It’s hot out there. Welcome to summer.

Plenty of tickets left for State Ballet of Georgia’s Swan Lake, apparently, as the Big Festival seems to have set itself an uphill battle filling the Gaillard’s 2,700 seats for five performances of a 2-hour, 130-year-old classical ballet, ravishing as it may be. And word has it plenty of those patrons are sneaking out at intermission. (Best not to ask Janet at SpoletoToday about this.)

The same cannot be said of Aurélia’s Oratorio, whose four remaining performances in the Emmett Robinson are said to be so stuffed the Pope couldn’t score a seat with a pocketful of C-notes and indulgences. After my experience with it last night, I can understand why.

[image-1]People have dangerous relationships to the inanimate objects in Aurélia’s Oratorio, and appearances are decieving. Props have personalities, mundane items throb with life, and even the set dressing gets up and goes when you least expect it. The red velvet curtains framing the proscenium become a central character in the magical, mostly wordless show, and remarkable things happen in their folds and lofty reaches. Aurélia Thierrée rides the blood-colored drapery like a blonde, silken djinn, slipping into and out of their embrace with an acrobatic elan.

It seems a dream world set to accordions, chamber music, and gypsy jazz, which is precisely what Thierrée – a grandaughter of Charlie Chaplin – has in mind with her 90-minute (and too short at that) French circus theatre performance. The illusion- and surrealism-filled vignettes of Oratorio cast a spell on audience members very much like a waking dream, in which a world of impossibilities and opposites reigns. Shadows walks across the stage casting human beings in their wake, kites fly people, an audience of puppets applauds a human head performing for them, a trenchcoat tussels with its owner, dragging him about the stage and giving him a pummelling. In one enchanting sequence, which takes place behind a cascading waterfall of white lace curtains, an elaborate lace creature appears to snap at Thierrée’s foot; it pulls away and her entire leg seems to unravel, leaving just a threadworn stump. Unconcerned, she produces a pair of knitting needles and knits her lace leg back together from thigh to frilly toes.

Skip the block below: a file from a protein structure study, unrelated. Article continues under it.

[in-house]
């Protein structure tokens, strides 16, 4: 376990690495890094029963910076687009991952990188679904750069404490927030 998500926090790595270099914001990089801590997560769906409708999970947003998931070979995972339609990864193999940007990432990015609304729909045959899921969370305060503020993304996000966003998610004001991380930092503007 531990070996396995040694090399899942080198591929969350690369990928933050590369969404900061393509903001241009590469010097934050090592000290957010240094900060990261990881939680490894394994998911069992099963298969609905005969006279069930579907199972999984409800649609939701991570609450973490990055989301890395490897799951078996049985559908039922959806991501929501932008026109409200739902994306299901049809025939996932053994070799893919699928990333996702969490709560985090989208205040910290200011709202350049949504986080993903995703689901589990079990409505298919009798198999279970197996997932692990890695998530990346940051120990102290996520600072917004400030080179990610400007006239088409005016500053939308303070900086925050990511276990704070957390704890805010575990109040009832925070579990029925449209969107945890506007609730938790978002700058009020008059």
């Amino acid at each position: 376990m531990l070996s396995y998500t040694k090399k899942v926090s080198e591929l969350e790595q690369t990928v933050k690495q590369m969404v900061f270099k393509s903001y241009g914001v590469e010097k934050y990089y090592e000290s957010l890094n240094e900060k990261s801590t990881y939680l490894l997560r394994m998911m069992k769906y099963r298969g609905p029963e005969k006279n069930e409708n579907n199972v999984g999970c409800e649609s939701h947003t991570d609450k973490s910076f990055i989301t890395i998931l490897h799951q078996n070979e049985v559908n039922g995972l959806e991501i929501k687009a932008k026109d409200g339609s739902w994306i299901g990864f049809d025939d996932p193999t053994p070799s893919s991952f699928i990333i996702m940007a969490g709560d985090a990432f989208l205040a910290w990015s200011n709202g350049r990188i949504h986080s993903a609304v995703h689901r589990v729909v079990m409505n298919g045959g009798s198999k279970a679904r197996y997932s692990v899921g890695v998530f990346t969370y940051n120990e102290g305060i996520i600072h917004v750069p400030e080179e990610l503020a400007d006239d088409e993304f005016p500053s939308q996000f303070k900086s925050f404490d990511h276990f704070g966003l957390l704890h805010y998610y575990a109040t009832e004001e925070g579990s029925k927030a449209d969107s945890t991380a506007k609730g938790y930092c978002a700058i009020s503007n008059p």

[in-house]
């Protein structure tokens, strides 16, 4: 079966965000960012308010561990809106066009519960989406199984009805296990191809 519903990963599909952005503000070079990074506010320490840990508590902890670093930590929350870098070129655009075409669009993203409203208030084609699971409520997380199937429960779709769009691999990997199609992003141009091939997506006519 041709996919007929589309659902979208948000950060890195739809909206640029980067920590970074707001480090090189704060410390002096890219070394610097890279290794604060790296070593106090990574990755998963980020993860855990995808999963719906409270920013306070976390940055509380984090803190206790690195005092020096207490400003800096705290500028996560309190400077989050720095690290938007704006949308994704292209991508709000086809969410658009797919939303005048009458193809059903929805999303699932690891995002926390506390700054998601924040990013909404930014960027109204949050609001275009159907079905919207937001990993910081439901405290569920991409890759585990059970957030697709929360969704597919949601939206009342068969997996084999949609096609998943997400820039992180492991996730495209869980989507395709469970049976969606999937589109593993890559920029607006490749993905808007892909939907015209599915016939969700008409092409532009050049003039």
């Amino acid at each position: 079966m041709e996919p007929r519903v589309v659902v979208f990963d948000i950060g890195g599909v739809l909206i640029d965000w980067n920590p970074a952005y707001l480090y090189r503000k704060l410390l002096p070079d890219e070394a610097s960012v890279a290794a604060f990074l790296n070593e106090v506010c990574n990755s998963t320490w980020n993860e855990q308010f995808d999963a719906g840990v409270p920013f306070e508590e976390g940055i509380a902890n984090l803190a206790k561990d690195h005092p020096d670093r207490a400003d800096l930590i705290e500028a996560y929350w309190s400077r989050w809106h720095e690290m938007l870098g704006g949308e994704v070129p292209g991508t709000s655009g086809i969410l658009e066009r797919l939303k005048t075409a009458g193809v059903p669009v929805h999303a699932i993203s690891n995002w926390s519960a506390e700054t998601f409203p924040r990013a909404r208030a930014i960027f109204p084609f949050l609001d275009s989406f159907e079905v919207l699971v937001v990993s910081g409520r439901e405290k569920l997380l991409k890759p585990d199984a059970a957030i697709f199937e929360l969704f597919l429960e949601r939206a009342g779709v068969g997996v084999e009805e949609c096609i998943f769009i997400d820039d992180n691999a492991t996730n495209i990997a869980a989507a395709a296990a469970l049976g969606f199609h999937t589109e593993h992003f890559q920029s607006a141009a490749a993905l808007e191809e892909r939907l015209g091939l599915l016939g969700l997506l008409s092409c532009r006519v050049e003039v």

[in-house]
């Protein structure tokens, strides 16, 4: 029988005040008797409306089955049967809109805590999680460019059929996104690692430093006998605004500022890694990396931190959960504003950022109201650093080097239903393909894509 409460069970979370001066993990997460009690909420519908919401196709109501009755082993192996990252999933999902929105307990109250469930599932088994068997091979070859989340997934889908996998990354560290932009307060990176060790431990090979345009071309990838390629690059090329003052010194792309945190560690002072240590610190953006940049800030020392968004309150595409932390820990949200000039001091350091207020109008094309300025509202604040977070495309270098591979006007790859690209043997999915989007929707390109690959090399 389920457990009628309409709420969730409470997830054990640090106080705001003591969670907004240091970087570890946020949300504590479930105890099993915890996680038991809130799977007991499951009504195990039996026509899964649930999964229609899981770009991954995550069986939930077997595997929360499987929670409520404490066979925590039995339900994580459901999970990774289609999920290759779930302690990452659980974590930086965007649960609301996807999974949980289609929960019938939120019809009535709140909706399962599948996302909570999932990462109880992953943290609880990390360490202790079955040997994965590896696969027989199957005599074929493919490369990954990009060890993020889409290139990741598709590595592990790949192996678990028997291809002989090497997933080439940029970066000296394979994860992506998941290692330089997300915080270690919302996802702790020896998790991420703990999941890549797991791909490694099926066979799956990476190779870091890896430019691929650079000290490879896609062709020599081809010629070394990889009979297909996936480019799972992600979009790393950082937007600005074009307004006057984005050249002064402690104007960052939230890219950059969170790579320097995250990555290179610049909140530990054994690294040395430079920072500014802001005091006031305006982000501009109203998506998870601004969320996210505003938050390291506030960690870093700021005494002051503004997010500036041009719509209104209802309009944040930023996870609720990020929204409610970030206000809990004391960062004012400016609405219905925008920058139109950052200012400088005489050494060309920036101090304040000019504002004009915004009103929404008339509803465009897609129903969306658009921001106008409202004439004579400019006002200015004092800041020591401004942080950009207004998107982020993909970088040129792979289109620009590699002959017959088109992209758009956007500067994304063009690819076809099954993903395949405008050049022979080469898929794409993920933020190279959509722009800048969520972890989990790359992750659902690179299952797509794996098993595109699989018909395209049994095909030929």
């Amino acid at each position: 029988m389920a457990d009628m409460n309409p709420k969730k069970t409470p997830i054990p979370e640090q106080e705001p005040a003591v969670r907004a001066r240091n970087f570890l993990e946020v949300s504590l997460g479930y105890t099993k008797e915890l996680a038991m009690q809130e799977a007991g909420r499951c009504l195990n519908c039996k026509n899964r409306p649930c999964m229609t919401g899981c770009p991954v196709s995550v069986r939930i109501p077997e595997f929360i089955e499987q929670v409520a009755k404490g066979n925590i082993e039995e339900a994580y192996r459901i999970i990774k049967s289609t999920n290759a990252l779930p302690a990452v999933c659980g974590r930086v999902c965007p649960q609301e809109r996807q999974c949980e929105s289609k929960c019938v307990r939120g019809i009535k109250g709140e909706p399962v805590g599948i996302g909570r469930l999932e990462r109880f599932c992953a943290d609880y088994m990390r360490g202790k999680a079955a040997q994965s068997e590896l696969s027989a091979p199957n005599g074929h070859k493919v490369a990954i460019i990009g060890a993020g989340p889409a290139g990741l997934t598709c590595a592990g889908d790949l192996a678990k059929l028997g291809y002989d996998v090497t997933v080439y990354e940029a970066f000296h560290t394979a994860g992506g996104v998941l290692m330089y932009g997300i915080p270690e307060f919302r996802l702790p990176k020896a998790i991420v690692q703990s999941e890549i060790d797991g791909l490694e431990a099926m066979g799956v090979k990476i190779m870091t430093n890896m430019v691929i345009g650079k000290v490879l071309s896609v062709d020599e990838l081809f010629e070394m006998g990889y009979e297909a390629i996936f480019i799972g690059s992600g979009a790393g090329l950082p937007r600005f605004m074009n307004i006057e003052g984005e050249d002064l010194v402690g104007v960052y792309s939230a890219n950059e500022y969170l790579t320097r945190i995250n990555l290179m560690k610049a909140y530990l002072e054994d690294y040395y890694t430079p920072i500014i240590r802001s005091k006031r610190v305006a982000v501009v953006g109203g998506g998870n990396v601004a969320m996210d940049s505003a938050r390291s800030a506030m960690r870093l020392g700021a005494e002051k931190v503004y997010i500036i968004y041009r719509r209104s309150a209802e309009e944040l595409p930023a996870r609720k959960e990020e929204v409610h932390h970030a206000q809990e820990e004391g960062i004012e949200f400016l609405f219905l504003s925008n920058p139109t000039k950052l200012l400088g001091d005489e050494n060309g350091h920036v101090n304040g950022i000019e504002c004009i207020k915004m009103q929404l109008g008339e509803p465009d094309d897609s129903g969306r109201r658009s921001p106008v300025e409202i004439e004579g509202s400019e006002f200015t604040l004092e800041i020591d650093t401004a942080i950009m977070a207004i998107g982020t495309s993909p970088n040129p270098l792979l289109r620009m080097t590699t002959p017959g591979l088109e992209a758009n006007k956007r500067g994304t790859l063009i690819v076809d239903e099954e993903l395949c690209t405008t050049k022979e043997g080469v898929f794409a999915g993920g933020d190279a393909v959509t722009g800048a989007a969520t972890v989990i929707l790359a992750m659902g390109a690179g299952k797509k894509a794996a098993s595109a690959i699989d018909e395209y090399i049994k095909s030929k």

It’s a different kind of illusion from that flourished by Steve Cuiffo in Major Bang, but even more mysterious – for while we know how it is done, we marvel at our own willingness to fool ourselves into thinking we don’t. That, friend, is good theatre.

Mid-performance cell phone rings: 1 (Yet again, directly beside me. The money quote: “I hardly ever get calls.”)

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